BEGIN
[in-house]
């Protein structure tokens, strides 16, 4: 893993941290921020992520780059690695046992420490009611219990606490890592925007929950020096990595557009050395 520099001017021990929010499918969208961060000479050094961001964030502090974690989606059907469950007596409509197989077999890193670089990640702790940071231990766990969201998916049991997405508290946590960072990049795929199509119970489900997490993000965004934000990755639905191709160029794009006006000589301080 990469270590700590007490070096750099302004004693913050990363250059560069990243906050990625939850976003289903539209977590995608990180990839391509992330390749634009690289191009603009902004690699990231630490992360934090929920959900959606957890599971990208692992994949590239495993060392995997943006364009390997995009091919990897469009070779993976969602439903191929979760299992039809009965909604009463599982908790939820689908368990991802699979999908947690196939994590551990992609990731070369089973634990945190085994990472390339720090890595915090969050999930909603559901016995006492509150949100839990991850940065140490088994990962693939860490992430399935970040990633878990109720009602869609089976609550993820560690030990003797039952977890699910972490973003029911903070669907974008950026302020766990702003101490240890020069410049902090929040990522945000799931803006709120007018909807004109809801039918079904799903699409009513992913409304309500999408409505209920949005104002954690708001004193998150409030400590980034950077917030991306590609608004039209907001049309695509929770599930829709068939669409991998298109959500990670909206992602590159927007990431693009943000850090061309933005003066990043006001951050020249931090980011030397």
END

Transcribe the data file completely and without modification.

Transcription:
[in-house]
């Protein structure tokens, strides 16, 4: 893993941290921020992520780059690695046992420490009611219990606490890592925007929950020096990595557009050395 520099001017021990929010499918969208961060000479050094961001964030502090974690989606059907469950007596409509197989077999890193670089990640702790940071231990766990969201998916049991997405508290946590960072990049795929199509119970489900997490993000965004934000990755639905191709160029794009006006000589301080 990469270590700590007490070096750099302004004693913050990363250059560069990243906050990625939850976003289903539209977590995608990180990839391509992330390749634009690289191009603009902004690699990231630490992360934090929920959900959606957890599971990208692992994949590239495993060392995997943006364009390997995009091919990897469009070779993976969602439903191929979760299992039809009965909604009463599982908790939820689908368990991802699979999908947690196939994590551990992609990731070369089973634990945190085994990472390339720090890595915090969050999930909603559901016995006492509150949100839990991850940065140490088994990962693939860490992430399935970040990633878990109720009602869609089976609550993820560690030990003797039952977890699910972490973003029911903070669907974008950026302020766990702003101490240890020069410049902090929040990522945000799931803006709120007018909807004109809801039918079904799903699409009513992913409304309500999408409505209920949005104002954690708001004193998150409030400590980034950077917030991306590609608004039209907001049309695509929770599930829709068939669409991998298109959500990670909206992602590159927007990431693009943000850090061309933005003066990043006001951050020249931090980011030397």